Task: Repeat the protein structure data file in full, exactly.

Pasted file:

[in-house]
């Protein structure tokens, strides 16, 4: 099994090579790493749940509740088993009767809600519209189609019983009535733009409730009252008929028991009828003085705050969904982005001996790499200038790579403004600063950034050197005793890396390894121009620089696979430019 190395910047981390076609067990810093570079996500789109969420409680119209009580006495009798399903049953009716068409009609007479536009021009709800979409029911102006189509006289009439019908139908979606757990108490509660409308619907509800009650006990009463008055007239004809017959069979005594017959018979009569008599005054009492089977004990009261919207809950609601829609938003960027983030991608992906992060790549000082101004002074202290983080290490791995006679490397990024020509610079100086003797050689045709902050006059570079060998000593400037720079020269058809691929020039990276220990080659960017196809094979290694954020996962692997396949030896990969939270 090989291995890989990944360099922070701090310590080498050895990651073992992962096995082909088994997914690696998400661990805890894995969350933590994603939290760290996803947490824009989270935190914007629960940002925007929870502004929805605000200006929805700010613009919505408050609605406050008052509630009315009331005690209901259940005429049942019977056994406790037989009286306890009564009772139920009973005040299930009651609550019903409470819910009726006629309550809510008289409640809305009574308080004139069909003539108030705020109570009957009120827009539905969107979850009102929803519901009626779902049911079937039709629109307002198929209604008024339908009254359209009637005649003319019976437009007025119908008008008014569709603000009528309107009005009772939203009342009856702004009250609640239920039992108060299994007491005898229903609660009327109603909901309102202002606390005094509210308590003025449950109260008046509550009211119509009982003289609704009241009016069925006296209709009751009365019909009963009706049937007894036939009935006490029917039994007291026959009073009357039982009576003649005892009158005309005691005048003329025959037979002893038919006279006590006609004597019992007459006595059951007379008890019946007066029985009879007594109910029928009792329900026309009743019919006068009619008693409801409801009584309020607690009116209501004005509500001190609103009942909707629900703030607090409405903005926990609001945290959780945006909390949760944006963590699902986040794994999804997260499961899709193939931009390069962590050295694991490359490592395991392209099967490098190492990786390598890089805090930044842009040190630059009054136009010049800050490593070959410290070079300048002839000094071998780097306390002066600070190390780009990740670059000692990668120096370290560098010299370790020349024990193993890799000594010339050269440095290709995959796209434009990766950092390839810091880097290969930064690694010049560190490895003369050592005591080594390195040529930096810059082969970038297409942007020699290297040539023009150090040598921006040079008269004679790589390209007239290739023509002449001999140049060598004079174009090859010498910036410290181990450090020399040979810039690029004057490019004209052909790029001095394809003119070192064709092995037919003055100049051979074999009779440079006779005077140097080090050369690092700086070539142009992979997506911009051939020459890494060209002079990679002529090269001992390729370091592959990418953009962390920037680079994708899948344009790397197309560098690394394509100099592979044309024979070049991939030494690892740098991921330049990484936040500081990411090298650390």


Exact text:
[in-house]
């Protein structure tokens, strides 16, 4: 099994090579790493749940509740088993009767809600519209189609019983009535733009409730009252008929028991009828003085705050969904982005001996790499200038790579403004600063950034050197005793890396390894121009620089696979430019 190395910047981390076609067990810093570079996500789109969420409680119209009580006495009798399903049953009716068409009609007479536009021009709800979409029911102006189509006289009439019908139908979606757990108490509660409308619907509800009650006990009463008055007239004809017959069979005594017959018979009569008599005054009492089977004990009261919207809950609601829609938003960027983030991608992906992060790549000082101004002074202290983080290490791995006679490397990024020509610079100086003797050689045709902050006059570079060998000593400037720079020269058809691929020039990276220990080659960017196809094979290694954020996962692997396949030896990969939270 090989291995890989990944360099922070701090310590080498050895990651073992992962096995082909088994997914690696998400661990805890894995969350933590994603939290760290996803947490824009989270935190914007629960940002925007929870502004929805605000200006929805700010613009919505408050609605406050008052509630009315009331005690209901259940005429049942019977056994406790037989009286306890009564009772139920009973005040299930009651609550019903409470819910009726006629309550809510008289409640809305009574308080004139069909003539108030705020109570009957009120827009539905969107979850009102929803519901009626779902049911079937039709629109307002198929209604008024339908009254359209009637005649003319019976437009007025119908008008008014569709603000009528309107009005009772939203009342009856702004009250609640239920039992108060299994007491005898229903609660009327109603909901309102202002606390005094509210308590003025449950109260008046509550009211119509009982003289609704009241009016069925006296209709009751009365019909009963009706049937007894036939009935006490029917039994007291026959009073009357039982009576003649005892009158005309005691005048003329025959037979002893038919006279006590006609004597019992007459006595059951007379008890019946007066029985009879007594109910029928009792329900026309009743019919006068009619008693409801409801009584309020607690009116209501004005509500001190609103009942909707629900703030607090409405903005926990609001945290959780945006909390949760944006963590699902986040794994999804997260499961899709193939931009390069962590050295694991490359490592395991392209099967490098190492990786390598890089805090930044842009040190630059009054136009010049800050490593070959410290070079300048002839000094071998780097306390002066600070190390780009990740670059000692990668120096370290560098010299370790020349024990193993890799000594010339050269440095290709995959796209434009990766950092390839810091880097290969930064690694010049560190490895003369050592005591080594390195040529930096810059082969970038297409942007020699290297040539023009150090040598921006040079008269004679790589390209007239290739023509002449001999140049060598004079174009090859010498910036410290181990450090020399040979810039690029004057490019004209052909790029001095394809003119070192064709092995037919003055100049051979074999009779440079006779005077140097080090050369690092700086070539142009992979997506911009051939020459890494060209002079990679002529090269001992390729370091592959990418953009962390920037680079994708899948344009790397197309560098690394394509100099592979044309024979070049991939030494690892740098991921330049990484936040500081990411090298650390």